North Korea, Amazon, World Cup: Your Friday Briefing

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Good morning. Retaliatory commerce measures, monsoon season in Bangladesh and China’s World Cup attain. Here’s what it’s essential know.

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• President Trump mentioned he was anticipating a visiting North Korean delegation to give him a letter from their chief, Kim Jong-un, as officers tried to salvage the June 12 summit assembly.

His feedback got here proper after Secretary of State Mike Pompeo started formal talks with Kim Yong-chol, the senior North Korean official who arrived in New York on Thursday. His go to alerts that talks between the 2 international locations are reaching a essential level.

In a video, we have a look at what is understood about that controversial official, who’s North Korea’s prime nuclear weapons negotiator.

CreditStephen Crowley/The New York Times

“What if we were wrong?”

Shortly after the 2016 election, President Barack Obama struggled to know Donald Trump’s victory, according to a new book by a longtime adviser, Benjamin Rhodes.

Mr. Rhodes reveals the emotional levels Mr. Obama went by way of on the time, together with questioning if he had misjudged his personal place in historical past.

“Maybe we pushed too far,” Mr. Obama mentioned at one level. “Maybe people just want to fall back into their tribe.”


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• The Congolese artist Bodys Isek Kingelez described himself as “a small god” and an “enlightened artist of new horizons.” However immodestly, our critic writes, he spoke the reality.

A euphoric exhibition on the Museum of Modern Art in New York is the primary Kingelez retrospective within the United States. The artist’s fantasy architectural fashions are sturdy in coloration, eccentric in form and glowing with futuristic visions for Congo’s transition after independence from Belgium in 1960.

And as objects, the works are among the many most distinctive and ambiguous creations within the histories of sculpture, architectural model-making and the ornamental arts. They rejoice, criticize and satirize.



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CreditAntara Foto/Reuters

• Indonesia’s most celebrated Islamic clothier, pictured above along with her husband, has been sentenced to 18 years in jail for defrauding prospects who booked pilgrimages to Mecca by way of the journey company the couple owned. [The New York Times]

• The American Institute in Taiwan — the U.S. Embassy in all however title — is getting a $250 million improve because the U.S. slowly elevates its ties with the self-governing island, angering China. [The New York Times]

• The U.S. navy renamed its Pacific Command the U.S. Indo-Pacific Command, a symbolic transfer that exhibits the rising significance of India to the Pentagon amid tensions with China. [Reuters]

• Harvey Weinstein was indicted on two counts of rape and one depend of prison sexual act by a grand jury in Manhattan. If convicted, he might face 25 years in jail. [The New York Times]

• A extreme water scarcity has prompted residents in Shimla, India, to warn vacationers to remain away. [The Guardian]

• The N.B.A. finals start with an unprecedented fourth straight 12 months of the identical finals matchup: the Golden State Warriors versus the Cleveland Cavaliers. [The New York Times]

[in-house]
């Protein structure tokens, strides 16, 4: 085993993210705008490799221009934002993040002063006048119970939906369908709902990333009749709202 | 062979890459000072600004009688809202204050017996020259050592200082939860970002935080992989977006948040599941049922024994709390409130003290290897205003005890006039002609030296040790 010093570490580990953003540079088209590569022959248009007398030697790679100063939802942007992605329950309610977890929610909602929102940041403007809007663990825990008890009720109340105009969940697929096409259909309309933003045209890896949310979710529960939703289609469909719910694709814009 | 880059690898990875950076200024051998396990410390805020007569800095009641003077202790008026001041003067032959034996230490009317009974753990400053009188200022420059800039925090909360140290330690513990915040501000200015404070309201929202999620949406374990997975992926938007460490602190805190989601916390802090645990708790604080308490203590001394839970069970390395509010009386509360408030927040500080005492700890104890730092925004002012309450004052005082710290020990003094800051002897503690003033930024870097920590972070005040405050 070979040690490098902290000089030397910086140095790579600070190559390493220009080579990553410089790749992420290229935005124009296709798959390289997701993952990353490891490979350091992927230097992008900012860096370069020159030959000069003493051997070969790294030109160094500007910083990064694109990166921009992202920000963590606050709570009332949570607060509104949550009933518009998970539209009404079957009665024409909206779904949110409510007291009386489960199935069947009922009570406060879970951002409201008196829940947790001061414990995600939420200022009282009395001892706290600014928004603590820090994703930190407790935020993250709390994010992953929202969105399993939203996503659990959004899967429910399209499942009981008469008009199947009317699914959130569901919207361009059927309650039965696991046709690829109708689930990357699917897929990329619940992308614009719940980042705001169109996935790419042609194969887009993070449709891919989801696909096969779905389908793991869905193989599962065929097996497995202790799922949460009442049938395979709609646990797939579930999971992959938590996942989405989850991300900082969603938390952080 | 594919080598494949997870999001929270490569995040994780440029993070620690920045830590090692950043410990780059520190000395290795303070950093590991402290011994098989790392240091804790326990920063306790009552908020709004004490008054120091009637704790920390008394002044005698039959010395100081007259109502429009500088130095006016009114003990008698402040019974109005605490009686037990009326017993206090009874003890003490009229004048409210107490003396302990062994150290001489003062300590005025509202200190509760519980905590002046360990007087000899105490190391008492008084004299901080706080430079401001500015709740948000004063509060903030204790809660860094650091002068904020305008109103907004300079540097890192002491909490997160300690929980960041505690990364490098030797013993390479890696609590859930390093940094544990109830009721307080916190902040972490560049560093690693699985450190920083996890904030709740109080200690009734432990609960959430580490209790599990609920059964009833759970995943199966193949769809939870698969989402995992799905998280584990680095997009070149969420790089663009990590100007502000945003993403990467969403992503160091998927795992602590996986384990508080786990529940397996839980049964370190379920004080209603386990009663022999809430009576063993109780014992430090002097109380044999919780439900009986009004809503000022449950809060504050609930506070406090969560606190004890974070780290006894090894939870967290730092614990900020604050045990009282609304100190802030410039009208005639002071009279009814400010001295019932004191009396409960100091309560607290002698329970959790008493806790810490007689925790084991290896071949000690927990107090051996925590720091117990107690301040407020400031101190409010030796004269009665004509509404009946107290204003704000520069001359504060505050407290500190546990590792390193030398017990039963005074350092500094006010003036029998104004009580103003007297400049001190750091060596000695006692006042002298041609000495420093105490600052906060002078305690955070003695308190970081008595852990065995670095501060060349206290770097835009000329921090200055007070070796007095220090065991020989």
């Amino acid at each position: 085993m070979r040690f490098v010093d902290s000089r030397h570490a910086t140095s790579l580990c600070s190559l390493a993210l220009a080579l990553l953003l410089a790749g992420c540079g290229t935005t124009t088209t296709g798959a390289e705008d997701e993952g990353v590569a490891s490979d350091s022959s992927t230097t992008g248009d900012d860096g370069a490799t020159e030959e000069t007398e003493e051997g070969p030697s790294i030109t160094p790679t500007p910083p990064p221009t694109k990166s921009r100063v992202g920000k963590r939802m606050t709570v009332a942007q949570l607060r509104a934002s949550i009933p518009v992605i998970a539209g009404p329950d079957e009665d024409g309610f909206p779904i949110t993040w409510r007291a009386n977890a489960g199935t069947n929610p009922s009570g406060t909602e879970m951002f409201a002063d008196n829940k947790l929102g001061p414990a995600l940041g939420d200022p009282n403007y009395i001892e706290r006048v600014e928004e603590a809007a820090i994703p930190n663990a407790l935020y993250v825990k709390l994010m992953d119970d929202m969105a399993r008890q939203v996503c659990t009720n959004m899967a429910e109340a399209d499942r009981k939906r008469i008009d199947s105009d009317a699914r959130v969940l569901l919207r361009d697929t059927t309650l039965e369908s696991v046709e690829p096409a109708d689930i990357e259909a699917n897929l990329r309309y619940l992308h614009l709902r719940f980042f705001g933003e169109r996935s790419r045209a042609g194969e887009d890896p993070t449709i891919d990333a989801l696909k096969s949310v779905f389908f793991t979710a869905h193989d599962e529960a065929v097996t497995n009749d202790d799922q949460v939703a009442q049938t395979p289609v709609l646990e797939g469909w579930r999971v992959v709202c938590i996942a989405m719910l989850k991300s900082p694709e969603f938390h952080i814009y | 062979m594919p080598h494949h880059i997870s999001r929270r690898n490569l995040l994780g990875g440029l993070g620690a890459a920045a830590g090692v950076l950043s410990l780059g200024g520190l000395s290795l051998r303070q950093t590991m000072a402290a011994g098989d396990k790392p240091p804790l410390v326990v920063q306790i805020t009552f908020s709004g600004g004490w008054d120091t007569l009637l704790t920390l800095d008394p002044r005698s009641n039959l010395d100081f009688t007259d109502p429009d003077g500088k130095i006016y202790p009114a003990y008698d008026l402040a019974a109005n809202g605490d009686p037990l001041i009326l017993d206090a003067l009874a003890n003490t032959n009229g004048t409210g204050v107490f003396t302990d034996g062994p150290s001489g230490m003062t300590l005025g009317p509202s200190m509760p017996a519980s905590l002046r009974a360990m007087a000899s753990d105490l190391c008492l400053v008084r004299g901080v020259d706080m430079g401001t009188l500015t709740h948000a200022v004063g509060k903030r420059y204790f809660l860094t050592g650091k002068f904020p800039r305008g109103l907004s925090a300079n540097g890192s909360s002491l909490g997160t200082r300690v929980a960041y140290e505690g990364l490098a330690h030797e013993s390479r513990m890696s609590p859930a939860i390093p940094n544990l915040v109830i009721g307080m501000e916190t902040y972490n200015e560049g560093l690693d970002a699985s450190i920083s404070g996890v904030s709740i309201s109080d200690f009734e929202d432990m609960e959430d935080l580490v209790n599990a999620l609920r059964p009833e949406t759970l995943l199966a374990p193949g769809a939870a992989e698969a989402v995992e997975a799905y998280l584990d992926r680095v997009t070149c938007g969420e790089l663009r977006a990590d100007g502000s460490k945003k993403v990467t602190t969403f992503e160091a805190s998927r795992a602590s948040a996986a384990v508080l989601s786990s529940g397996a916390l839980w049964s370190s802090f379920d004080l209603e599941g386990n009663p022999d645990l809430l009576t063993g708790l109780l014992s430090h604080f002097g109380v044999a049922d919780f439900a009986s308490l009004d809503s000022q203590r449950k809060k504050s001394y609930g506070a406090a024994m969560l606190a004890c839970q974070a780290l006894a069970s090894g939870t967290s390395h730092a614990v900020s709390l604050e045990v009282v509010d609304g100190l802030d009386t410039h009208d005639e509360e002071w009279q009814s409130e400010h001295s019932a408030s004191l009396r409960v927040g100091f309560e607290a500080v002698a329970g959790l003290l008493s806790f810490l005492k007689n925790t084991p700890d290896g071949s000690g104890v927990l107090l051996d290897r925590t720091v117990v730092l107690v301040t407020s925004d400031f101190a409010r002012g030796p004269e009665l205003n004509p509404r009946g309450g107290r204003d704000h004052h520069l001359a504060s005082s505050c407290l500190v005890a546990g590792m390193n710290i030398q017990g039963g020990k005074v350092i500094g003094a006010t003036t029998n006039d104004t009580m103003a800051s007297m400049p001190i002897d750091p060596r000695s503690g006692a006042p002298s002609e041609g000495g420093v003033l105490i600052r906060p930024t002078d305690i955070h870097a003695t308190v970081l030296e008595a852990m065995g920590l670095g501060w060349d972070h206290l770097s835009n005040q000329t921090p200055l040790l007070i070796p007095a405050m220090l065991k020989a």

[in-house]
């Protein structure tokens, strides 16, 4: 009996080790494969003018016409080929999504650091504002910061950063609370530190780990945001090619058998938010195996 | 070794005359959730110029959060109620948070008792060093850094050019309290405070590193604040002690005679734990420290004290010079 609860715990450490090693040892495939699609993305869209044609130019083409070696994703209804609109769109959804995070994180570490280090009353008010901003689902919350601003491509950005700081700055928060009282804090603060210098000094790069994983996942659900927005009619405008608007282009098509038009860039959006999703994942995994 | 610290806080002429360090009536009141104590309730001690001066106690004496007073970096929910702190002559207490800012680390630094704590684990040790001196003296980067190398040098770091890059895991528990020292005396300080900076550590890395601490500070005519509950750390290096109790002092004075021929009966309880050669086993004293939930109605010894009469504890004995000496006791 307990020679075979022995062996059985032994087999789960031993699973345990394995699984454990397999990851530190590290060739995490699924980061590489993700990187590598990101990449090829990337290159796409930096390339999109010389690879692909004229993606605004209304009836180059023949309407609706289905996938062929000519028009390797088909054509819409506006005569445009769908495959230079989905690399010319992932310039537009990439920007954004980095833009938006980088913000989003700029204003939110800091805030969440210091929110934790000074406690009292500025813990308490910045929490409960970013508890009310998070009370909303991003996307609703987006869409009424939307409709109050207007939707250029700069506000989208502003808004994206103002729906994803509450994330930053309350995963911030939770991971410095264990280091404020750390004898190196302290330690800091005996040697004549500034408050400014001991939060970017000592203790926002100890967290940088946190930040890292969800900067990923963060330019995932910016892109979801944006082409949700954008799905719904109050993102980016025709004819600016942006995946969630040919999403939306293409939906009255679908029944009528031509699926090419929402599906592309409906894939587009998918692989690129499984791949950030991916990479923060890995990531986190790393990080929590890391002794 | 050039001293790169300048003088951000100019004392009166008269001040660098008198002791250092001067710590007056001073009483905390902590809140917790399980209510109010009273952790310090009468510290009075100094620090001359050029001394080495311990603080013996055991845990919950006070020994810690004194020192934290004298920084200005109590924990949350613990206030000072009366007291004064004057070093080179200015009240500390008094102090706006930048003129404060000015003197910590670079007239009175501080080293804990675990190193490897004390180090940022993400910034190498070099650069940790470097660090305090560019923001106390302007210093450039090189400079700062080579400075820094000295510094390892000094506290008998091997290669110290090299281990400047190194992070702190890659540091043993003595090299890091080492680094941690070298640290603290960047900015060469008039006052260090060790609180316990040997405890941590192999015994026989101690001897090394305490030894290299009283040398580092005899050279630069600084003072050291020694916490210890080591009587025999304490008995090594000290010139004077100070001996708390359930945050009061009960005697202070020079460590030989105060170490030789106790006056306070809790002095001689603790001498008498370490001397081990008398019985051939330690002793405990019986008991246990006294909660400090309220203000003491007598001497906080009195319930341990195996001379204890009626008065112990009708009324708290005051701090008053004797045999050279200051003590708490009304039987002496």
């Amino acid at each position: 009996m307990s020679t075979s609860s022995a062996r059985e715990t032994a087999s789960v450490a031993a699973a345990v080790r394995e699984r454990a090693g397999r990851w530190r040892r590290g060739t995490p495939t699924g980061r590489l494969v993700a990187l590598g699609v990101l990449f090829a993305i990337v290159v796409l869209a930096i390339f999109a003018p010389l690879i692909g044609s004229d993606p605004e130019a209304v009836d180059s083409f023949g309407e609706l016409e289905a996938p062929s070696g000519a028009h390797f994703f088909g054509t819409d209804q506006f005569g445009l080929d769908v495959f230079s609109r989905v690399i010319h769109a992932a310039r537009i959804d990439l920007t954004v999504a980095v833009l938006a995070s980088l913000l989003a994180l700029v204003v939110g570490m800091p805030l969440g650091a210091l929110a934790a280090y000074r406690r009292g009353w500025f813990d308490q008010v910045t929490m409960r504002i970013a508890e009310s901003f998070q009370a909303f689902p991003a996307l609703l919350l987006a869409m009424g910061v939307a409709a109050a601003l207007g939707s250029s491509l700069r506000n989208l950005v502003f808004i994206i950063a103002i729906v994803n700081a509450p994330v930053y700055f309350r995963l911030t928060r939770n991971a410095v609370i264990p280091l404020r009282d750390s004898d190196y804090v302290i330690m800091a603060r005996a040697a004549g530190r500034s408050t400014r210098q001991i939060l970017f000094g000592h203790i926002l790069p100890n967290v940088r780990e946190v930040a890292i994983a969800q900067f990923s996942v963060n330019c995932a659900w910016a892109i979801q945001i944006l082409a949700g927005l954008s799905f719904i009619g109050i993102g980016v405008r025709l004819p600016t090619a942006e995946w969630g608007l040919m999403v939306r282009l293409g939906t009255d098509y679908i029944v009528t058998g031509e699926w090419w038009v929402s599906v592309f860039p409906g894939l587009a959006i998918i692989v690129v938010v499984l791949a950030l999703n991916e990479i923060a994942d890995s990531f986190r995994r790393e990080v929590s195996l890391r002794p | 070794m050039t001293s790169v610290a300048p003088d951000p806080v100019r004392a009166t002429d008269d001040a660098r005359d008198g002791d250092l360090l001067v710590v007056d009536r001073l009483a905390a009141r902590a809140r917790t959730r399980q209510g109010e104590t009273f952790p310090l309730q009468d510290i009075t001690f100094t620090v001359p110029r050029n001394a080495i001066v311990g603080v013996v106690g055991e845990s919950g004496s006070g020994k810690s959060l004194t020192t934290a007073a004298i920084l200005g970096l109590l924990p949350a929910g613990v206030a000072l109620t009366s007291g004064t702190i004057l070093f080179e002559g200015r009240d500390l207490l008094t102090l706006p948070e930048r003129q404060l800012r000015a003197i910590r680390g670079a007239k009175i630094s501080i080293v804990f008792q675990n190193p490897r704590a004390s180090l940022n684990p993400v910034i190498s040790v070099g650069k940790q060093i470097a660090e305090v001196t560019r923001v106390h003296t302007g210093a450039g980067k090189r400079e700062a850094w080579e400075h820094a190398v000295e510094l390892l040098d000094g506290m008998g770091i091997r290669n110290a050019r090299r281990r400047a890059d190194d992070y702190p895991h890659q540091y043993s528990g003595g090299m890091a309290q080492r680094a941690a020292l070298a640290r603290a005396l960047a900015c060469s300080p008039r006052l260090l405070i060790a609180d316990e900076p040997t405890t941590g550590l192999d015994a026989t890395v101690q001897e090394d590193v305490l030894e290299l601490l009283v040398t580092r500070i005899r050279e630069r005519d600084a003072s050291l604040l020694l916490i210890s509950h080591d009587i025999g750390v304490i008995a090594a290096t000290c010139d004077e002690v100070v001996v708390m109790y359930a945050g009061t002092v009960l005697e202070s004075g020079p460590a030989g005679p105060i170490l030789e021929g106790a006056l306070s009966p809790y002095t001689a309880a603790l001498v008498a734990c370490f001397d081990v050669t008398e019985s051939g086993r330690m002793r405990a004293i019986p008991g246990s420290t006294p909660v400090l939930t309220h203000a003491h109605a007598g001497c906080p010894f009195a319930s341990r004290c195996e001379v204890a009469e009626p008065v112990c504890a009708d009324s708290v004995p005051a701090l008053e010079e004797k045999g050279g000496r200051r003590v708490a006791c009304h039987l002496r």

Smarter Living

Tips, each new and outdated, for a extra fulfilling life.

CreditMelina Hammer for The New York Times

• You’ve been recycling these six issues all wrong.


CreditWilliam E. Crawford

• A photographer’s curiosity introduced him to postwar Hanoi, the place he documented the transformation of town and its folks over three many years. Above, a picture from 1987.

• The Times’s current publication of an investigation into 1000’s of inside Islamic State paperwork led to a thoughtful conversation with readers on the moral and authorized concerns of reporting in a struggle zone. (The authentic paperwork are to be given again to Iraq.)

The pyramids of Giza are close to a Pizza Hut. Movies and textbooks (and our imaginations) are likely to depict historic world landmarks in an idyllic gentle, but our visual tour exhibits that the truth is usually fairly totally different.

Back Story

CreditGene Arias/NBCU Photo Bank, by way of Getty Images

It’s now a broadly identified technique to save somebody from choking: Wrap your arms round them from behind, squeeze and push their stomach to create air circulation to the lungs.

The Heimlich maneuver was first described in June 1974, in an article revealed by its creator, Dr. Henry Heimlich. Above, Dr. Heimlich demonstrated the maneuver on Johnny Carson in 1979.

In the early 1970s, virtually 4,000 Americans died annually from choking on meals or small objects. It was the sixth-leading reason for unintended loss of life within the U.S. By some estimates, more than 100,000 people have been saved due to the method.

A thoracic surgeon, Dr. Heimlich developed the method that compresses the lungs, inflicting a circulation of air that carries the caught object out of the airway after which the mouth. It has develop into a safety icon that’s taught in colleges, portrayed in motion pictures and endorsed by medical authorities. At first, nonetheless, Dr. Heimlich discovered himself at odds with a skeptical medical institution.

In May 2016, shortly earlier than his loss of life on the age of 96 and after many years of displaying folks the right way to appropriately use the maneuver, he saved an 87-year-old girl’s life with his own invention. “I felt it was just confirmation of what I had been doing throughout my life,” he mentioned.

Claire Moses wrote immediately’s Back Story.


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